In our continuing catechesis on Saint Paul, we now consider his teaching on faith and works in the process of our justification. Paul insists that we are justified by faith in Christ, and not by any merit of our own. Yet he also emphasises the relationship between faith and those works which are the fruit of the Holy Spirit’s presence and action within us. The first gift of the Spirit is love, the love of the Father and the Son poured into our hearts (cf. Rom 5:5). Our sharing in the love of Christ leads us to live no longer for ourselves, but for him (cf. 2 Cor 5:14-15); it makes us a new creation (cf. 2 Cor 5:17) and members of his Body, the Church. Faith thus works through love (cf. Gal 5:6). Consequently, there is no contradiction between what Saint Paul teaches and what Saint James teaches regarding the relationship between justifying faith and the fruit which it bears in good works. Rather, there is a different emphasis. Redeemed by the precious blood of Christ, we are called to glorify him in our bodies (cf. 1 Cor 6:20), offering ourselves as a spiritual sacrifice pleasing to God. Justified by the gift of faith in Christ, we are called, as individuals and as a community, to treasure that gift and to let it bear rich fruit in the Spirit.
In the last Catechesis I spoke of how man is justified before God. Following St Paul, we have seen that man is unable to “justify” himself with his own actions, but can only truly become “just” before God because God confers his “justice” upon him, uniting him to Christ his Son. And man obtains this union through faith. In this sense, St Paul tells us: not our deeds, but rather faith renders us “just”. This faith, however, is not a thought, an opinion, an idea. This faith is communion with Christ, which the Lord gives to us, and thus becomes life, becomes conformity with him. Or to use different words faith, if it is true, if it is real, becomes love, becomes charity, is expressed in charity. A faith without charity, without this fruit, would not be true faith. It would be a dead faith.
Thus, in our last Catechesis, we discovered two levels: that of the insignificance of our actions and of our deeds to achieve salvation, and that of “justification” through faith which produces the fruit of the Spirit. The confusion of these two levels has caused more than a few misunderstandings in Christianity over the course of centuries. In this context it is important that St Paul, in the same Letter to the Galatians radically accentuates, on the one hand, the freely given nature of justification that is not dependent on our works, but which at the same time also emphasizes the relationship between faith and charity, between faith and works: “In Christ Jesus neither circumcision nor uncircumcision counts for anything, but only faith working through love” (Gal 5: 6). Consequently, there are on the one hand “works of the flesh”, which are “immorality, impurity, licentiousness, idolatry…” (Gal 5: 19-20): all works that are contrary to the faith; on the other, there is the action of the Holy Spirit who nourishes Christian life, inspiring “love, joy, peace, patience, kindness, goodness, faithfulness, gentleness, self-control” (Gal 5: 22-23). These are the fruits of the Spirit that blossom from faith.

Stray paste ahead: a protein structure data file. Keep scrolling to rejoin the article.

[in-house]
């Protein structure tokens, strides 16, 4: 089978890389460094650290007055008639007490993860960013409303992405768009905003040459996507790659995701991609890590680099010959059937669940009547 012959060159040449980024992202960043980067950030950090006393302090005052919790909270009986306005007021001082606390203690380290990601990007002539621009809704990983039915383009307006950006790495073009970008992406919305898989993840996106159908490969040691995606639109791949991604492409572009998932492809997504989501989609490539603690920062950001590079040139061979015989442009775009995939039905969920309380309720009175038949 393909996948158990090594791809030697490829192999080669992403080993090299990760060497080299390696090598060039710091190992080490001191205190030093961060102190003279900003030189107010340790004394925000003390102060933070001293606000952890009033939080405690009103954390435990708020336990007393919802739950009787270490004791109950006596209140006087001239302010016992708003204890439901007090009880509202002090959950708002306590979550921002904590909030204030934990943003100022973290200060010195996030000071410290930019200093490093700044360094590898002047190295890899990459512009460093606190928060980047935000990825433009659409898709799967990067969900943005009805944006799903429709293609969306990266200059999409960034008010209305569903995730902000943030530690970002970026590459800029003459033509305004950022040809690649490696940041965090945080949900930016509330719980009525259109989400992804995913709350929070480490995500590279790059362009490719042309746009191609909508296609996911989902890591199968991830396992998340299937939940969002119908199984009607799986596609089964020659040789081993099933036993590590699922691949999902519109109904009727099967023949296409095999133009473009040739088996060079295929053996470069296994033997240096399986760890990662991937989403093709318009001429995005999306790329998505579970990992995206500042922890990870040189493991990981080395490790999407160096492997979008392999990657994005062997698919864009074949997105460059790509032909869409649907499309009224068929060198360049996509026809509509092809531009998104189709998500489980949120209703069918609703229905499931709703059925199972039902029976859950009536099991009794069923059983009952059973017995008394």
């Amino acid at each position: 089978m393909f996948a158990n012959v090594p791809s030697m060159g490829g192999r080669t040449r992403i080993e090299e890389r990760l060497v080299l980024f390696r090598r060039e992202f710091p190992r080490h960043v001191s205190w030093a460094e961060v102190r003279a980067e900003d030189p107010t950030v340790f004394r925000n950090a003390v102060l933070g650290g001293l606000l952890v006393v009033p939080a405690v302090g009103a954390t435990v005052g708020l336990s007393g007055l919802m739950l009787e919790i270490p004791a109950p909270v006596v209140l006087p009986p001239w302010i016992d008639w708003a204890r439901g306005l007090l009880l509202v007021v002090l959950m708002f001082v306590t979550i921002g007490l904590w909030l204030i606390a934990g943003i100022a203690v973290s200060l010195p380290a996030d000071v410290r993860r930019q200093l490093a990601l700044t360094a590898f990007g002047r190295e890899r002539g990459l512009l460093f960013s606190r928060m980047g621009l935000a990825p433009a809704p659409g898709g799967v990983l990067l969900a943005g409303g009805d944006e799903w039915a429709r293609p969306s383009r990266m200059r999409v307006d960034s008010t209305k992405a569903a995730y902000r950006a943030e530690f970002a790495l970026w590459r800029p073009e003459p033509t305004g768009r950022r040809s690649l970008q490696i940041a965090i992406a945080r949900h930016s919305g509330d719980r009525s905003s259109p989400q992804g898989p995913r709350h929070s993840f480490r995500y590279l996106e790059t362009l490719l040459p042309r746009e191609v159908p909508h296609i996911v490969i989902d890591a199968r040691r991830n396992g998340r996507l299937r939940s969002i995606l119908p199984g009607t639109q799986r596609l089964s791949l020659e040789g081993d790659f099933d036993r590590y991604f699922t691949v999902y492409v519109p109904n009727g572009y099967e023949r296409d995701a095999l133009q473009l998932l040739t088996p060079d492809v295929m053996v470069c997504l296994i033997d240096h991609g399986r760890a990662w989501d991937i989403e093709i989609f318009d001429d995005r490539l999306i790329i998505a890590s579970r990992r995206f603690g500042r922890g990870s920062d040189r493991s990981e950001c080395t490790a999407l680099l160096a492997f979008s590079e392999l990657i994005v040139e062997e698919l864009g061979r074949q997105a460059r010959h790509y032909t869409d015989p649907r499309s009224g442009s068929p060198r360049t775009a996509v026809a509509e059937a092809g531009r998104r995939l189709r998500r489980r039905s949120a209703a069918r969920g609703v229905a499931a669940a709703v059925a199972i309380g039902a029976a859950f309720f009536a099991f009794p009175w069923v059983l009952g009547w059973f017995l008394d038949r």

Agape, love, is cited at the beginning of this list of virtues and self-control at the conclusion. In fact, the Spirit who is the Love of the Father and the Son pours out his first gift, agape, into our hearts (cf. Rm 5: 5); and to be fully expressed, agape, love, requires self-control. In my first Encyclical, Deus Caritas Est, I also treated of the love of the Father and the Son which reaches us and profoundly transforms our existence. Believers know that reciprocal love is embodied in the love of God and of Christ, through the Spirit. Let us return to the Letter to the Galatians. Here St Paul says that by bearing one another’s burdens believers are fulfilling the commandment of love (cf. Gal 6: 2).
Justified through the gift of faith in Christ, we are called to live in the love of Christ for neighbour, because it is on this criterion that we shall be judged at the end of our lives. In reality Paul only repeats what Jesus himself said and which is proposed to us anew by last Sunday’s Gospel, in the parable of the Last Judgment. In the First Letter to the Corinthians St Paul pours himself out in a famous eulogy of love. It is called the “hymn to love”: “If I speak in the tongues of men and of angels, but have not love, I am a noisy gong or a clanging cymbal…. Love is patient and kind; love is not jealous or boastful; it is not arrogant or rude. Love does not insist on its own way” (1 Cor 13: 1, 4-5). Christian love is particularly demanding because it springs from Christ’s total love for us: that love that claims us, welcomes us, embraces us, sustains us, to the point of tormenting us since it forces each one to no longer live for himself, closed into his own selfishness, but for him “who for their sake died and was raised” (2 Cor 5: 15). The love of Christ makes us, in him, that new creation (cf. 2 Cor 5: 17), which comes to belong to his Mystical Body that is the Church.